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Does the Term African American Only Exist in the United States?

Posted on August 24, 2016

What does it mean to be African American? Speaking from personal experience, being African American means being Black and being born in America. For those who were born or grew up in Africa and are currently going to school or living in the U.S., they would consider themselves African first, American second. For example, a young person from Nigeria may not identify as African American, but instead as Nigerian American. For those of us not exactly sure about how we self-identify outside of the U.S., I had to ask the question: Does the term African American only exist in the United States?


While I was in the Netherlands for 5.5 months during the spring 2016 semester, I was often asked where I was "really" from, because saying “the United States” never seemed to be good enough. I had to be from Africa; if not me, then certainly my parents. If not them, then my grandparents and so on. When I respond by saying that my parents, grandparents, great grandparents and so on are also from the United States and not Africa, I experienced what appeared to me as dirty looks. So my question evolved from “What does it mean to be African American?”, also, “What does it mean to be African American around the world?” My experience made me believe that “African American” is specifically an American concept, and that it may not be taught outside of the United States.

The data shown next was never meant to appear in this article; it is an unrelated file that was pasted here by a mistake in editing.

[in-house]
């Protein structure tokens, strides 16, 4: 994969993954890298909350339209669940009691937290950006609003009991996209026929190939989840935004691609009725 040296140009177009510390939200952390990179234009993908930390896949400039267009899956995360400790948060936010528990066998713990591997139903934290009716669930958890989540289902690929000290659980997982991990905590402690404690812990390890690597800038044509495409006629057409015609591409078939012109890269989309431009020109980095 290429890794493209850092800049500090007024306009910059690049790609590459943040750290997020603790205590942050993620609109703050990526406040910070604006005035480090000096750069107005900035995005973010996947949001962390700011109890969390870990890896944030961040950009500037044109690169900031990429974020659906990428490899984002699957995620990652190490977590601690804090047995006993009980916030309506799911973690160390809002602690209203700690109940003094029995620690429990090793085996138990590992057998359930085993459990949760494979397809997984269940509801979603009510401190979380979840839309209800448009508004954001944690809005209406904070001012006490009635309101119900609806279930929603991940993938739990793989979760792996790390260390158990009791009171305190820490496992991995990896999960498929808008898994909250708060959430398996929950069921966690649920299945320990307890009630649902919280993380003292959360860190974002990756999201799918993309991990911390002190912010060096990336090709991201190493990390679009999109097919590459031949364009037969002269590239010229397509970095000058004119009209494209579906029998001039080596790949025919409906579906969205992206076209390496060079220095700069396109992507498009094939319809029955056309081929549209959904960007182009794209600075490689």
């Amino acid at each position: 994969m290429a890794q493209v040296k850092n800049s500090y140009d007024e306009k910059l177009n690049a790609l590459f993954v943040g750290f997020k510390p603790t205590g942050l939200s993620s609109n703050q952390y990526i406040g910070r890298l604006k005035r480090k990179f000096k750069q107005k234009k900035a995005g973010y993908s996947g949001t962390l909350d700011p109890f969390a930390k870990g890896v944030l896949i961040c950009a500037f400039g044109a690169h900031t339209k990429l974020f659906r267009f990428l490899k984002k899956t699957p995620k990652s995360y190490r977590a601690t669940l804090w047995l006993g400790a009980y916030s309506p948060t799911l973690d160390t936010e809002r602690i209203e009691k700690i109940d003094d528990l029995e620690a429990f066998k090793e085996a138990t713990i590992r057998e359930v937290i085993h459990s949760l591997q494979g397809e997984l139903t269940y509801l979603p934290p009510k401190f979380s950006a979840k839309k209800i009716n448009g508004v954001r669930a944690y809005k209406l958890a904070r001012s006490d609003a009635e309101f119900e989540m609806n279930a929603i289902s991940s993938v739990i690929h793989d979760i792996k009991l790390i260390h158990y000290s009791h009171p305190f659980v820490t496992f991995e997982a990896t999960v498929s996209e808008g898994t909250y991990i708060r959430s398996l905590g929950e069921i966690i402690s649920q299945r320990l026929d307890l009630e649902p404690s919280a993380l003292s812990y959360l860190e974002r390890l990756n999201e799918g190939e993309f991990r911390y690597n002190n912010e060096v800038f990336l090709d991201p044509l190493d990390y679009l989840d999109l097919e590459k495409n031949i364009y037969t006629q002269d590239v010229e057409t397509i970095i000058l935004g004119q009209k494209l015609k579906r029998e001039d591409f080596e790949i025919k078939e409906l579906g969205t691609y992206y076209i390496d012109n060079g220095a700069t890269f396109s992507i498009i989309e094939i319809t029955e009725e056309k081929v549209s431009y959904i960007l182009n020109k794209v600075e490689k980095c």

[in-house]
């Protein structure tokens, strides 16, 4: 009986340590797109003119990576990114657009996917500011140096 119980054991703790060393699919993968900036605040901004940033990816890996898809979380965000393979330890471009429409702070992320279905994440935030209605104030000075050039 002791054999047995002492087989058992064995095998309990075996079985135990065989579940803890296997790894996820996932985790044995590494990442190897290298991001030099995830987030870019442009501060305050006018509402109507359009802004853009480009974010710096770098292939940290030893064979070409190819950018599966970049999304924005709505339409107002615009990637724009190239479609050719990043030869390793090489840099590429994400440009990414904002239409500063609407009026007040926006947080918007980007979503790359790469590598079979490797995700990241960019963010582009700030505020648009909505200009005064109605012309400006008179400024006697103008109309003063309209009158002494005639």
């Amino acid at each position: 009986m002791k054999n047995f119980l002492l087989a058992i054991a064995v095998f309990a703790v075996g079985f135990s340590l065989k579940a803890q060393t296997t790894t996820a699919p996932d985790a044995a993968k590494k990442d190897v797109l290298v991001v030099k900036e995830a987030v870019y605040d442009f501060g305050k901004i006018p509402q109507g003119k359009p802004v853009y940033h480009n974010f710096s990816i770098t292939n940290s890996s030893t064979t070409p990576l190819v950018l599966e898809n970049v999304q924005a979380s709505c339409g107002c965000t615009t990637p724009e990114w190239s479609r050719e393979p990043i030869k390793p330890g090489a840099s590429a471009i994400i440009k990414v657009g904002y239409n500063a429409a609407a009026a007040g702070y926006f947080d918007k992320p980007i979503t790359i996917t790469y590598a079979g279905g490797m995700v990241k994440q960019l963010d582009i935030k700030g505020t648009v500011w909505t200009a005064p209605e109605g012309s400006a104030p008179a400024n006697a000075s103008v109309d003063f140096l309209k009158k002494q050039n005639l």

I was continuously asked where I was really from after telling people I was from America, and from the very first moment it happened I struggled with unpacking that experience. I struggled with how that made me feel, how to discuss it, how to interpret it… I just struggled. Honestly, I still don’t quite know what I felt from those particular encounters, but I do know that I learned a lot about others and myself.

What I learned from being asked where I am “really from” is how important it is to travel. When you study abroad, you can immerse yourself in a culture other than your own. At the same time, you’re also able to teach people from around the world about you and your lifestyle. Studying abroad broadens your horizons, and by educating others about yourself, you are strengthening your understanding about yourself, just as others gain a clearer understanding of themselves when teaching others about their culture. After more than five months in the Netherlands, I left knowing more about Dutch, Slovenian, German, French, and the cultures of all of the people I engaged with, in cultural conversations. What I didn’t expect was that at the same time, I learned more about American culture and myself in general.

While you are abroad, you may experience encounters similar to mine, or your experience may be completely different. No matter the experience, embrace it. Try to learn from every encounter and experience, and allow yourself to grow. If being asked where I was really from didn’t do anything other than what I stated above, it made me realize that answering specific questions, even about myself, is not as easy as I thought.

Author: Mylaica Conner

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